Labour rights have been a contentious issue in the context of international trade. Should the WTO engage more actively in promoting fairer and better standards for labour right? Can countries be permitted to pursue an "aggressive" stand on labour conditions to the detriment of trade by countries having lower standards of labour rights? Is the WTO the right fora for these issues? Do the General Exceptions clause (Article XX) of GATT permit countries to impose measures that restrict trade on the grounds of labour conditions not being followed? Is maintaining labour conditions and removal of abhorrent practises like forced and child labour exclusively within the preserve of domestic policy space or does it spillover to international fora, particularly the WTO?
At the international level the International Labour Organisation (ILO) is responsible for overseeing and implementing labour standards. In a new report titled the "Giving Globalization a human face" the ILO has conducted a General survey that examines for the first time the challenges and successes in implementing all eight of its fundamental labour standards on freedom of association and collective bargaining, forced and child labour and discrimination in the workplace. The report is an exhaustive account of the status of labour rights implementation across the globe especially in relation to forced labour and child labour. Noting the role of the implementation methodology of the ILO system the Report concludes:
"Over the last 20 years, the Committee has noted hundreds of important cases of progress in law and practice on the application of ratified ILO Conventions, more than 50 per cent of which concern the application of the eight fundamental Conventions. These cases of progress are in part a direct result of the fact that a number of countries have achieved full democracy over the past decades and have developed systems and mechanisms to protect human rights. In this respect, the Committee welcomes the fact that the provisions of the fundamental Conventions and the principles of the supervisory bodies have been applied in a significant number of countries through the jurisprudence of the national courts. Much of this progress is linked, however, to the action of the ILO supervisory bodies (which include in particular the Committee of Experts on the Application of Conventions and Recommendations, the Conference Committee on the Application of Standards of the International Labour Conference and the Committee on Freedom of Association) and the action of the Office at headquarters and in the field, through technical cooperation and technical assistance. The ILO supervisory machinery is thus both relevant and effective, is a valuable tool for the development of decent work and is essential to guarantee the rights of employers and workers. This vital mission explains the increasing interest of the international community in promoting the rights contained in these fundamental Conventions and the significant resources dedicated to the ILO to achieve this strategic objective. Moreover, an analysis of the “cases of interest” noted by the Committee in its reports (which are a reflection of the positive steps taken by the authorities) highlights that a very high number of draft laws and policies are under preparation or already submitted to the national legislative authorities, more often than not as a result of the Committee‟s previous requests to this end. This trend illustrates the importance of tripartite dialogue at the national level in improving the application of the ratified Conventions, which in turn reveals the vitality and dynamism of the interaction between governments and the Committee."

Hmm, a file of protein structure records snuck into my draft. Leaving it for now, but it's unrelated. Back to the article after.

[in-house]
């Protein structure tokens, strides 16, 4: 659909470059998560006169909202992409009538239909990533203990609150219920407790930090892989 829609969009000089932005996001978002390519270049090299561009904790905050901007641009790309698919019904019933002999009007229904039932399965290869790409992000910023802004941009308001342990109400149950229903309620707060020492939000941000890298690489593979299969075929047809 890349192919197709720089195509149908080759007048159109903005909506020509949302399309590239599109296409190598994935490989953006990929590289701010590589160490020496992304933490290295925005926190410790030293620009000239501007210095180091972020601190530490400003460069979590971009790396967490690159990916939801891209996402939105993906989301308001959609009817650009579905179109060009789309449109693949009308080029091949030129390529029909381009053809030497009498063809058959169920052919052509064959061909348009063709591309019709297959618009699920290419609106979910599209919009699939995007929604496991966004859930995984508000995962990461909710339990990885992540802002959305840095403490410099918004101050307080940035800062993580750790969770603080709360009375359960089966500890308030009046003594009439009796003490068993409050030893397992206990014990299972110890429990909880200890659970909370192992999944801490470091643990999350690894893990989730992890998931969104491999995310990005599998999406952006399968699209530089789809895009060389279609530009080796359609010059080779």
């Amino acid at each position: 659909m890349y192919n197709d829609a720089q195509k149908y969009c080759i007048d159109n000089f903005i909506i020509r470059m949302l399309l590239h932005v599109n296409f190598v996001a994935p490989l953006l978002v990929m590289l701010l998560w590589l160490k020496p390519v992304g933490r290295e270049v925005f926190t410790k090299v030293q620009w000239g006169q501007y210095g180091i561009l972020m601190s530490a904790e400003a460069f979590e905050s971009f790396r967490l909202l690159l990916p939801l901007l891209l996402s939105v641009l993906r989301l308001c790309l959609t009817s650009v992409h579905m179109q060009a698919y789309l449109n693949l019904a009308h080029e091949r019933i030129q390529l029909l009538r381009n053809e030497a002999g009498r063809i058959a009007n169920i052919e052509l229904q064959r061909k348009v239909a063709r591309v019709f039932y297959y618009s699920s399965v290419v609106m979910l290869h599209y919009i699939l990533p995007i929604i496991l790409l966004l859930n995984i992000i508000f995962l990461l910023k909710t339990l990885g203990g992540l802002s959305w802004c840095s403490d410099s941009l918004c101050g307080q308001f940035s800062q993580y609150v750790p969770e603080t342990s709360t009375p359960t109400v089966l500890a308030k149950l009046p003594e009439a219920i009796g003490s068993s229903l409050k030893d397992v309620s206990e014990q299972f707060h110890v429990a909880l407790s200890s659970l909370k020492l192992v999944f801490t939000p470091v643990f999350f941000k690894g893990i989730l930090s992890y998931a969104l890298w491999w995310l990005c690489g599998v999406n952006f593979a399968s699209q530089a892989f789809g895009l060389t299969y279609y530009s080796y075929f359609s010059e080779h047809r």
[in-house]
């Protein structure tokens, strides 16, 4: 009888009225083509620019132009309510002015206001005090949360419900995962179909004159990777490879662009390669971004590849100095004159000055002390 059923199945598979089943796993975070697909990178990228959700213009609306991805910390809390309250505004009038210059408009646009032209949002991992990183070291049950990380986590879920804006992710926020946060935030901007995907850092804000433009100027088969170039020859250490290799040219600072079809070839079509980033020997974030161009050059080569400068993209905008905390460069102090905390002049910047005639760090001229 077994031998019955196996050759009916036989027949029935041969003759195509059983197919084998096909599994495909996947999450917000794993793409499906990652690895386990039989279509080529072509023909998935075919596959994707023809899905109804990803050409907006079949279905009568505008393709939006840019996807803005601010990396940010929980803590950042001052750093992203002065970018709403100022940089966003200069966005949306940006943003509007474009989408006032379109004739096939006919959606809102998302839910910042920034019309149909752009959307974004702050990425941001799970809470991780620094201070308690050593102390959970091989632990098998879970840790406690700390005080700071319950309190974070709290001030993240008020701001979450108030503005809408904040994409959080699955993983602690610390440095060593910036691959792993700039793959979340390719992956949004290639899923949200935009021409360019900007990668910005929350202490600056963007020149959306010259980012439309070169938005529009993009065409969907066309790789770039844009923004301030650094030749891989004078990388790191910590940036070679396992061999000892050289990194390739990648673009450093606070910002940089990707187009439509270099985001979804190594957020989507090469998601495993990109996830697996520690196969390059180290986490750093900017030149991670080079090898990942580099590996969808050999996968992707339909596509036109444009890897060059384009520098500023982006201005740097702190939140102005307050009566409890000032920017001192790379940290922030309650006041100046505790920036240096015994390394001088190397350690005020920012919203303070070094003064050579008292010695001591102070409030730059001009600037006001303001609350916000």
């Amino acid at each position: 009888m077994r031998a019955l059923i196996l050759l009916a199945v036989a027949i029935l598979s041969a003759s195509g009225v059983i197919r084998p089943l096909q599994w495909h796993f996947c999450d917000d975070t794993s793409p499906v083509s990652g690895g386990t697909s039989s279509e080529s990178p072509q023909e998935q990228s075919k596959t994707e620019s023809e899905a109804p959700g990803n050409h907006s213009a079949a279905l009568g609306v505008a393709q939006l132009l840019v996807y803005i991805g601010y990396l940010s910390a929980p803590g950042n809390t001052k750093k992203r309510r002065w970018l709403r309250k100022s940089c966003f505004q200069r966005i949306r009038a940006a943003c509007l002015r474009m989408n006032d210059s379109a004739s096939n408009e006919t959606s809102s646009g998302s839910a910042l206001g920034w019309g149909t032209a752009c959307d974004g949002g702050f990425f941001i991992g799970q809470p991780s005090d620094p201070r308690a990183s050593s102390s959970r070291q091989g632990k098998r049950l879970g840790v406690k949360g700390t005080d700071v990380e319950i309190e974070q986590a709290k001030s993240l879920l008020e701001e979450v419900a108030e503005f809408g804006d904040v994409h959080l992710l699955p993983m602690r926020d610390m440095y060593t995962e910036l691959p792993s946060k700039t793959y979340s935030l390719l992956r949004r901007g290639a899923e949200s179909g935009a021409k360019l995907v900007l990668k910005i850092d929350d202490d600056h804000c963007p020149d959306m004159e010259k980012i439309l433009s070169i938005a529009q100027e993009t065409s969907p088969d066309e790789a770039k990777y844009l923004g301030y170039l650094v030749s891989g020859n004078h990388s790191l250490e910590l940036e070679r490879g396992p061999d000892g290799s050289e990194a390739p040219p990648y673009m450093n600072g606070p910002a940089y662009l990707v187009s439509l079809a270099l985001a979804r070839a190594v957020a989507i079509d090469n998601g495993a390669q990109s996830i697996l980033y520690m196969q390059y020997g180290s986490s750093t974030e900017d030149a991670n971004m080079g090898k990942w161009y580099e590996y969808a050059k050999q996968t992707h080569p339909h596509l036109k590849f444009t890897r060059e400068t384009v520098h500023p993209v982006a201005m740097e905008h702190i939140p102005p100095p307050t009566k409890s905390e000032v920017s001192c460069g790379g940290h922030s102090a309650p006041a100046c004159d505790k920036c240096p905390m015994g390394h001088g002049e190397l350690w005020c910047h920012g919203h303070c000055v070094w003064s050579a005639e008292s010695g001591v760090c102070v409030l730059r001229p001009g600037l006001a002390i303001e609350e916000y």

With the ILO undertaking such steps to implement and supervise labour standards with the help of national governments, would it be reasonable to argue that the WTO is not the right forum to agitate issues of labour standards? Some argue that labour rights should be actively pursued in negotiations at the WTO. others view it as a "disguised" threat of protectionism and way of restricting trade from the developing countries. Are "universal" standards of labour rights all pervasive to justify intervention by the WTO? Would they be considered as imposing unreasonable restrictions on international trade?